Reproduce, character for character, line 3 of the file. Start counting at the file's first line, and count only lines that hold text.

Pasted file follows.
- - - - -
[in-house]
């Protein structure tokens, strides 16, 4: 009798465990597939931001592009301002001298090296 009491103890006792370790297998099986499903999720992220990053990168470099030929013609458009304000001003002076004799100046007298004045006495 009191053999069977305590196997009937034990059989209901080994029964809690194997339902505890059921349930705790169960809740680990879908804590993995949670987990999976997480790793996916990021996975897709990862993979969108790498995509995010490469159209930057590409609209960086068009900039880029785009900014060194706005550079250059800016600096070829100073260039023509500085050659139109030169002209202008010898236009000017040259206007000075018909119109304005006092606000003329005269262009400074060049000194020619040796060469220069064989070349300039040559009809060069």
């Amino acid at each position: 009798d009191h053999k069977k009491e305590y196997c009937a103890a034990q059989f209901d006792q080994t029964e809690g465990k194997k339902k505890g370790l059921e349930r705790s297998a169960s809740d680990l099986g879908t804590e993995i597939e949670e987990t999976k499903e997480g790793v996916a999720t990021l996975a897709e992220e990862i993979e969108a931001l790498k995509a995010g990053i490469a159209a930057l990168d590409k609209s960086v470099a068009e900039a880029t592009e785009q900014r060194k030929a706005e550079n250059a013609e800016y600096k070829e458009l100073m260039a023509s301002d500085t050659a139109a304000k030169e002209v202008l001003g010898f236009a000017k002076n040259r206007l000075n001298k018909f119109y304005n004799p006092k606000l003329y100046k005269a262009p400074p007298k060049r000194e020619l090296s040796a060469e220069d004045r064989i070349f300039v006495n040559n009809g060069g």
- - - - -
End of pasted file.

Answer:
């Amino acid at each position: 009798d009191h053999k069977k009491e305590y196997c009937a103890a034990q059989f209901d006792q080994t029964e809690g465990k194997k339902k505890g370790l059921e349930r705790s297998a169960s809740d680990l099986g879908t804590e993995i597939e949670e987990t999976k499903e997480g790793v996916a999720t990021l996975a897709e992220e990862i993979e969108a931001l790498k995509a995010g990053i490469a159209a930057l990168d590409k609209s960086v470099a068009e900039a880029t592009e785009q900014r060194k030929a706005e550079n250059a013609e800016y600096k070829e458009l100073m260039a023509s301002d500085t050659a139109a304000k030169e002209v202008l001003g010898f236009a000017k002076n040259r206007l000075n001298k018909f119109y304005n004799p006092k606000l003329y100046k005269a262009p400074p007298k060049r000194e020619l090296s040796a060469e220069d004045r064989i070349f300039v006495n040559n009809g060069g």